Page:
Reality World: Junior Auxiliary wants students to set goals now to live successfully later
Special to The Daily Leader, by Katie Furr
The Brookhaven Junior Auxiliary’s annual Reality World offers a dose of “reality” to students as they progress through stations set up to represent real-life situations such as purchasing a car, buying or renting a house and paying insurance, phone, internet, cable and utility bills. Students also attend sessions with mentors to learn about unexpected expenses and life decisions they’ll possibly make as adults.
This year, the group held Reality World Sept. 12-13 at the Lincoln Civic Center. The students were given imaginary annual salaries and were tasked with stretching their dollars to fill their needs.
The JAs hope is to encourage students at this point in their academic career to set goals for success during both high school and post-graduation.
“Volunteering during Reality World is always an experience to see students realize how much money it really takes to live and what things actually cost. This is one of Junior Auxiliary’s best projects,” said life member Shannon Miller.
Representatives were on hand from car dealerships to explain the costs associated with purchasing or leasing different vehicles. This year, Toyota of Brookhaven and Sullivan Ford participated, showing examples of cars and prices. Insurance and risk managers then walked students through the costs of vehicle and personal insurance.
Betsy Smith Properties presented students with information related to purchasing or renting a home and what they could expect to afford based on their given monthly salary.
CableOne, Entergy, and Magnolia Electric Power explained utility costs and how much a student could expect to pay based on the size of their dwelling or the cable package selected. CSpire’s station showed students various phone options and plan costs, so they could budget for that monthly expense.
Students also visited a Walmart station, where they were given prices of groceries and other household items and then had to figure the costs of their monthly grocery bills. Over 75 volunteers from the community assisted students as they rotated through these stations.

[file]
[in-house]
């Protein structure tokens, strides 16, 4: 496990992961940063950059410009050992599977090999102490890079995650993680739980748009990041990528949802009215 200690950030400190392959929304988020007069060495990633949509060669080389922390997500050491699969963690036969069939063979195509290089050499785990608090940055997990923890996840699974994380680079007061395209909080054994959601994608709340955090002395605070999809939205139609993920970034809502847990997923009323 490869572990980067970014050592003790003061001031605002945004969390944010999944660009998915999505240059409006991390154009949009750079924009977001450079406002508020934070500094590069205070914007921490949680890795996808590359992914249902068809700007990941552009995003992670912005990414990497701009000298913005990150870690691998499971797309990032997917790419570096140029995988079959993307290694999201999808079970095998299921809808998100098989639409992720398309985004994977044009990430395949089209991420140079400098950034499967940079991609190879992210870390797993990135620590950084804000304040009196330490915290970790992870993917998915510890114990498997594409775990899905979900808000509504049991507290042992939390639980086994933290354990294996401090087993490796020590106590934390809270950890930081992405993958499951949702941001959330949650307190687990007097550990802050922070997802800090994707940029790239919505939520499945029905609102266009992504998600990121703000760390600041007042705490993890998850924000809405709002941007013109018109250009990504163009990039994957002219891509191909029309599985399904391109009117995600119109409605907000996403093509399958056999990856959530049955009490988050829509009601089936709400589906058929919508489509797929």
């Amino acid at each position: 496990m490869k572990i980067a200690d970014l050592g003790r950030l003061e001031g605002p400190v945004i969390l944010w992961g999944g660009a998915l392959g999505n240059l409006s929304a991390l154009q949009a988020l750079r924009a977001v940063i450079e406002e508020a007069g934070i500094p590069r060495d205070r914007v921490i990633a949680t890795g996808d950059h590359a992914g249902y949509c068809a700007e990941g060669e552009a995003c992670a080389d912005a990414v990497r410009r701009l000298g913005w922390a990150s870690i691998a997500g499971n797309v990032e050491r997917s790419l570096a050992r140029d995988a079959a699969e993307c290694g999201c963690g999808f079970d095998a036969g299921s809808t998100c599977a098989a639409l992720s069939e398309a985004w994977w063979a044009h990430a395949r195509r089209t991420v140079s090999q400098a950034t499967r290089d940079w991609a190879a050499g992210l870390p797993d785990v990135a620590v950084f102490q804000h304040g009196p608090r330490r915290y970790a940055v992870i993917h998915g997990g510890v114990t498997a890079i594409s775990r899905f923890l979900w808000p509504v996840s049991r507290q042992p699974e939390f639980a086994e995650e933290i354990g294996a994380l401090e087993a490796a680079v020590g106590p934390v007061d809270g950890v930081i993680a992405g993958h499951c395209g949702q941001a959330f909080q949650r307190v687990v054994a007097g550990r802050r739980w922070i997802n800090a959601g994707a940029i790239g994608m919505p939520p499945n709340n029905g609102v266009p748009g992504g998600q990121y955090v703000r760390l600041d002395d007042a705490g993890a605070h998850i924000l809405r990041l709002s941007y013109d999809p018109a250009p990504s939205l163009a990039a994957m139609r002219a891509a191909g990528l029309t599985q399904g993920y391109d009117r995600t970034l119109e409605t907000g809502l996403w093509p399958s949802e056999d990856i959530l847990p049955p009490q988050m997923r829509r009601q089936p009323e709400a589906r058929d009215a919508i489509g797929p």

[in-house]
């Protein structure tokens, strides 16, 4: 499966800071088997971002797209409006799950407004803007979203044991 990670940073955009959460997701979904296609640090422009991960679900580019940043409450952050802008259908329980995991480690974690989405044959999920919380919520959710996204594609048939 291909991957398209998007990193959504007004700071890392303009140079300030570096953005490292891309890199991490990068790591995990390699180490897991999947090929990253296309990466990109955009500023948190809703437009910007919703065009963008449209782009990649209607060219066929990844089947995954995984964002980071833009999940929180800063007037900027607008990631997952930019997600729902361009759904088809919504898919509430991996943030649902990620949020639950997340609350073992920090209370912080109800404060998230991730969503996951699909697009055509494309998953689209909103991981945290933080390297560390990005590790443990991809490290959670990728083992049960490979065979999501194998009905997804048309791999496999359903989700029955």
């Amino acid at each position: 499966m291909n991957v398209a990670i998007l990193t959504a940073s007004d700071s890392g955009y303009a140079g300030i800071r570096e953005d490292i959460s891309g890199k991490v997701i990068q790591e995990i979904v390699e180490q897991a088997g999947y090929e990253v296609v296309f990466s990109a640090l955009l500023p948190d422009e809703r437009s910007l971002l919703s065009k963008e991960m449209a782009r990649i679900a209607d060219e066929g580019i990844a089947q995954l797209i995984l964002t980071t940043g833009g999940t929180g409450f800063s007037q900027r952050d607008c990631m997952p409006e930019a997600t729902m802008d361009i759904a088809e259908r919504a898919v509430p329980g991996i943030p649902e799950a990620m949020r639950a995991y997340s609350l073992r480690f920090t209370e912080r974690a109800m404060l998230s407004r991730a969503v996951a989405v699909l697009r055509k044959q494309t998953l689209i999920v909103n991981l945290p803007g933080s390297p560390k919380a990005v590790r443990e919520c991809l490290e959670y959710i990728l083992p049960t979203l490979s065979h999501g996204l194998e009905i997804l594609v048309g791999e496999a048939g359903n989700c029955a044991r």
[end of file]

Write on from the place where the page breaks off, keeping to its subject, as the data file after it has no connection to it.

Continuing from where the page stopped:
This year, two additional stations were added, with one covering incidental costs. Students were given random cards with various costs, varying from doctor appointments to car repairs to recreational activities. The second new station was a discussion session with Sen. Sally Doty, R-Brookhaven. Doty, a JA life member, said she “delivered a message of personal responsibility that I’ve heard our governor use with many high school groups. To be successful, students must complete their education, stay away from drugs, and wait to have children.”
The money students are allowed to spend is relative to their current grade point average. That way, they see that a prospective job is directly related to their academic success.
The project began in 2010 when Kenny Goza with the Mississippi Scholars Program approached the Junior Auxiliary chapter looking for help. In other communities, a project like this was produced by the Scholars Program, but being a new venture itself, there was a lack of manpower needed to pull off such an event. Goza brought in a representative from a district that already had a reality-based project running and explained the logistics to the group. The Brookhaven chapter took an immediate interest.
“We had the perfect combination of talent among our provisional class that year to coordinated all of the volunteers needed,” life member Glenda Hux said.
Seven years later, she is pleased with the additions that have been made as well as the elements that have remained since the very beginning, noting “the eight minute rotations are still running exactly how we designed them the very first year.”
Stephany Smith, who chaired Reality World this year, is thankful to merchants and leaders in the area who helped.
“This project would not be possible without the support of our community and our eager volunteers who give their time to the students of Brookhaven and Lincoln County,” she said.
Funding for the program comes from the annual JA “Peel ‘Em & Eat ‘Em” shrimp dinner, which will be Oct. 19 from 3-7 p.m. at the Lincoln Civic Center and tickets — $15 each — are on sale now from JA members. There’s also a ticket hotline number: 601-754-4319. Plates may be available on the day of the sale, but the JAs make no guarantees.